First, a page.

If I open the valve on my nitrogen bottle there is a terrible noise but the gas jet is totally invisible.

On some Falcon 9 launches, the gas jets are very visible both on ground and in the low pressure environment immediately after second stage separation.

What is it we see? In the normal atmospere on ground I could guess it is air moisture condensation, but in vacuum?

  • $\begingroup$ It can't be moisture condensation, compressed nitrogen in bottles is very dry, the moisture was removed by the cryogenic separation process. The gas is expanded, not compressed, this should counteract condensation of moisture. But expansion lowers the temperature of compressed nitrogen, that is used to liquify air. Thus it might be condensation of nitrogen if the temperature of the nitrogen tank and the cold gas thruster was low. $\endgroup$
    – Uwe
    Jul 8 '17 at 14:43
  • $\begingroup$ I assume there is a difference in pressure and gas speed. There is also quite a difference in altitude (so, atmospheric conditions). $\endgroup$
    – user10509
    Jul 8 '17 at 14:58
  • $\begingroup$ Anyone know how much cooling you get from releasing the nitrogen? Could it be nitrogen droplets or even nitrogen ice? $\endgroup$ Jul 8 '17 at 23:54
  • $\begingroup$ @Loren Pechtel Lets take the liquefaction of air as an example. Air is compressed to 200 bar and cooled to ambient temperature after that. If the compressed air is expanded properly, the temperature of liquefaction (about -170 °C) is reached. The nitrogen tank cools down when the cold gas thrusters are used frequently. At reduced air pressure, all the equipment for cold gas thrusters are better isolated thermally and stay cold between uses. $\endgroup$
    – Uwe
    Jul 9 '17 at 8:52
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    $\begingroup$ Is there any reference confirming that the trusters use liquid nitrogen? I thought cold gas was in contrast to what comes out of the main engine, that is quite hot gas. $\endgroup$
    – Wirewrap
    Dec 20 '17 at 17:19

It is nitrogen snow.

The nitrogen gas enters the rocket nozzle around room temperature. The expansion converts the gas' internal energy to kinetic energy of bulk motion. The large pressure ratio means almost all the internal energy is converted and the gas becomes extremely cold.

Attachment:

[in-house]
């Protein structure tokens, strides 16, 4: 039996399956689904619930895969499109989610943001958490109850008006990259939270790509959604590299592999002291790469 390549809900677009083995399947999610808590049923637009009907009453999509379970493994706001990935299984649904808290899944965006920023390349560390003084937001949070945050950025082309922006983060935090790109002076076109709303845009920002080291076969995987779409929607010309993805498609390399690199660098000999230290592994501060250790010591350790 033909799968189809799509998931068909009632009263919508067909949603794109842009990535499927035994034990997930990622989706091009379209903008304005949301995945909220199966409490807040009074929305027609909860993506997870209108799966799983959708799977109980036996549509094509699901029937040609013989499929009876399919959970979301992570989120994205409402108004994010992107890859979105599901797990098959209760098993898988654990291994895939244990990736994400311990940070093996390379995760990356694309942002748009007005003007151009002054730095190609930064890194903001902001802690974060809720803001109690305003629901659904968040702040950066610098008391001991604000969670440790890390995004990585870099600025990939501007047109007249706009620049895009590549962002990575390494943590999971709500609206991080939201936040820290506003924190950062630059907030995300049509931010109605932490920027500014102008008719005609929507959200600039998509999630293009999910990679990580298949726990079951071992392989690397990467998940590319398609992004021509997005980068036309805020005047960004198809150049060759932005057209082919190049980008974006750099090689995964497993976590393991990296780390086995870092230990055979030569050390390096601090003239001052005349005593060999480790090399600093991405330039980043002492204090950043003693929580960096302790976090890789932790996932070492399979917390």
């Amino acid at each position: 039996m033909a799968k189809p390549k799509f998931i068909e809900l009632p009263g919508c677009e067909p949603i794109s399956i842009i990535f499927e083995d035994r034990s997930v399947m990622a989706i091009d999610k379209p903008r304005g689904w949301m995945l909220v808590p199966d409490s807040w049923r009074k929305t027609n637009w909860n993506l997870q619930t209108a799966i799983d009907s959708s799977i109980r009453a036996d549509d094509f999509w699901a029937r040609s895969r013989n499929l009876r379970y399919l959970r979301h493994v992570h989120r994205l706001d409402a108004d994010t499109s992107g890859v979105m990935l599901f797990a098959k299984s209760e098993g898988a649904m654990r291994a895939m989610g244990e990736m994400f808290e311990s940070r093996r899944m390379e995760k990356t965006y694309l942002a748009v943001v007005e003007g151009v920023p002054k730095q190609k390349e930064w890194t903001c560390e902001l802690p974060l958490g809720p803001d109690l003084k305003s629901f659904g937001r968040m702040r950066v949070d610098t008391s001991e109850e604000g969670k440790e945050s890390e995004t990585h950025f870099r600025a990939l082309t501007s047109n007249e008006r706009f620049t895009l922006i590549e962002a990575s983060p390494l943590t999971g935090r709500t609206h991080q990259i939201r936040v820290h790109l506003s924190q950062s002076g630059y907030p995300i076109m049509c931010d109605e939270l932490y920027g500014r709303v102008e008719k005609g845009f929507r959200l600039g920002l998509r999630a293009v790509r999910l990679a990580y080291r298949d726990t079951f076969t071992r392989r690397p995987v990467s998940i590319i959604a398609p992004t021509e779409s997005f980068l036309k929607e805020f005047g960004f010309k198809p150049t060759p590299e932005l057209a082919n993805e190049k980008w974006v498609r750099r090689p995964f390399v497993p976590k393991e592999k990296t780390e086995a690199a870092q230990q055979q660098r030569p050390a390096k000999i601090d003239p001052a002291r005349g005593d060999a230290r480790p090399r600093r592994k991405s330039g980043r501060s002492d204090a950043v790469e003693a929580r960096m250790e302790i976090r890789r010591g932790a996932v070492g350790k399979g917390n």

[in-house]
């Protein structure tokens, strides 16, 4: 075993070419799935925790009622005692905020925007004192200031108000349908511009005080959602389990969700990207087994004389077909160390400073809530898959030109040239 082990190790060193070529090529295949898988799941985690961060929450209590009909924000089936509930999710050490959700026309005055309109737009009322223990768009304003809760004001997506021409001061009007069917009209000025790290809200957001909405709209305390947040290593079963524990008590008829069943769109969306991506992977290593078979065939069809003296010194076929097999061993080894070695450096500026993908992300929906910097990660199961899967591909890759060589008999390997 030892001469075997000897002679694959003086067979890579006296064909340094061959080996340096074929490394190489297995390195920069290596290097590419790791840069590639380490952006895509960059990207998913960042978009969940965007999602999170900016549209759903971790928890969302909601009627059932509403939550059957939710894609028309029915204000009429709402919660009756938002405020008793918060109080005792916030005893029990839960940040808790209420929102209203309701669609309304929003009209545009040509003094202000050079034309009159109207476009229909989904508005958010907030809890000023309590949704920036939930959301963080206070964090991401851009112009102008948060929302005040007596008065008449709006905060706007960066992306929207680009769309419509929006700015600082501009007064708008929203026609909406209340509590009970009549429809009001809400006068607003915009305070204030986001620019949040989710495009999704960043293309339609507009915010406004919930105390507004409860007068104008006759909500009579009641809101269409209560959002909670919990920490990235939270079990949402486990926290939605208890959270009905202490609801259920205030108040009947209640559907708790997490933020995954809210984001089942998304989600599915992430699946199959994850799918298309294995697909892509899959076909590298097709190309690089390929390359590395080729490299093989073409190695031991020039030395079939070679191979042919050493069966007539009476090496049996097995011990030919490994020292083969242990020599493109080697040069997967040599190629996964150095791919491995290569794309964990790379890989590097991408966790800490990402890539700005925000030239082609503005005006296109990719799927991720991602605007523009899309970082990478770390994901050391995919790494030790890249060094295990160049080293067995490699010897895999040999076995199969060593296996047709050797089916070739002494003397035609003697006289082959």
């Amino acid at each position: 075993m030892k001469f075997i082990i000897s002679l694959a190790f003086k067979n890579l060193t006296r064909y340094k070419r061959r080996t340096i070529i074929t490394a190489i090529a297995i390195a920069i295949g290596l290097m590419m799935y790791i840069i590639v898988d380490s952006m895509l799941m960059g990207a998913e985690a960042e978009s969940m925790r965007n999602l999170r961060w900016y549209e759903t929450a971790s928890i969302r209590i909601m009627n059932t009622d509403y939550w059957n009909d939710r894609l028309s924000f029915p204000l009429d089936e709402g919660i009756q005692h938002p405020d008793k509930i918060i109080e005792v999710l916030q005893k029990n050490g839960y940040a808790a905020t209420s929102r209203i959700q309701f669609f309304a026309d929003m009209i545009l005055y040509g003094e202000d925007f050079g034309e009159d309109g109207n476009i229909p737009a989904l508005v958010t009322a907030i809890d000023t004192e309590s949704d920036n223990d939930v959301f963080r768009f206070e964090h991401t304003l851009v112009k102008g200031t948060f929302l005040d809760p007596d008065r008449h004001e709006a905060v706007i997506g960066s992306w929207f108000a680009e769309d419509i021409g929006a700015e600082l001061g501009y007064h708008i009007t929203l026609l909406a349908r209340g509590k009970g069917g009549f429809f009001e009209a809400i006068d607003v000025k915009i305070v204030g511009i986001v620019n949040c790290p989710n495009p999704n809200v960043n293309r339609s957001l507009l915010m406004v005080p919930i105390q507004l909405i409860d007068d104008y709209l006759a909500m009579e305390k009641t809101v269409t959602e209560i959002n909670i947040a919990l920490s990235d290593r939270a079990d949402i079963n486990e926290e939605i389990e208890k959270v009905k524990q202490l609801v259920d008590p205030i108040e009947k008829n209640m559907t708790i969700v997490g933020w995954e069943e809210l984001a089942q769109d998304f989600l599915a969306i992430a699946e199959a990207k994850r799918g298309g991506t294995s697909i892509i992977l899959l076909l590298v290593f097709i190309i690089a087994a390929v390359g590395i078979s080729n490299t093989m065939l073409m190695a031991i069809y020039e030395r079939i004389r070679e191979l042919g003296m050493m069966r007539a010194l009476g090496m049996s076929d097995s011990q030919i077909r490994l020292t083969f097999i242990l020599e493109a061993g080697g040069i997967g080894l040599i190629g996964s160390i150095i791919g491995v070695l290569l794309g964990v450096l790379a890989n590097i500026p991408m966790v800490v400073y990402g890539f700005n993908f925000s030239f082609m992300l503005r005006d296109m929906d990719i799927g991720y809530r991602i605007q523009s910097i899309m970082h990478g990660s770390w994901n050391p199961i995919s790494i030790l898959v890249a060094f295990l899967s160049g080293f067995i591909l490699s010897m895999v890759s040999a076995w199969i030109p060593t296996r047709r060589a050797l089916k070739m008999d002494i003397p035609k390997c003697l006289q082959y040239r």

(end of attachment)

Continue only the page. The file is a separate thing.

It cannot be droplets of liquid nitrogen, since that would not be stable at the low pressure existing at that altitude. It would spontaneously boil, become colder while doing so, making a combination of gaseous and solid nitrogen.

Liquid hydrogen vented from some of the Saturn V third stages, after they were jettisoned by the Apollo missions on the way to the moon, produced clouds of frozen hydrogen by this mechanism.

  • 1
    $\begingroup$ I suggest to write some reference. $\endgroup$
    – peterh
    Dec 28 '17 at 2:54
  • $\begingroup$ Here are some links: 1, 2. $\endgroup$
    – Uwe
    Dec 28 '17 at 10:14
  • $\begingroup$ This is on its way to being a good answer, but there are some loose ends. "...the gas jets are very visible both on (the) ground and..." still needs an answer. Also, since no specific altitude was named in the question, you'll need to name the altitude that "at that altitude" refers to. Can you also add (or at least check) a nitrogen phase diagram to explain why you think it is the pressure that is determining if the liquid boils or not? $\endgroup$
    – uhoh
    Dec 28 '17 at 10:16
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    $\begingroup$ @uhoh let’s be kind to all the new people in this community $\endgroup$ Dec 29 '17 at 20:01
  • 1
    $\begingroup$ @uhoh I completely agree with you! I just interpreted your reply to the answer a little harsher than you actually meant it to be, sorry $\endgroup$ Dec 29 '17 at 21:29

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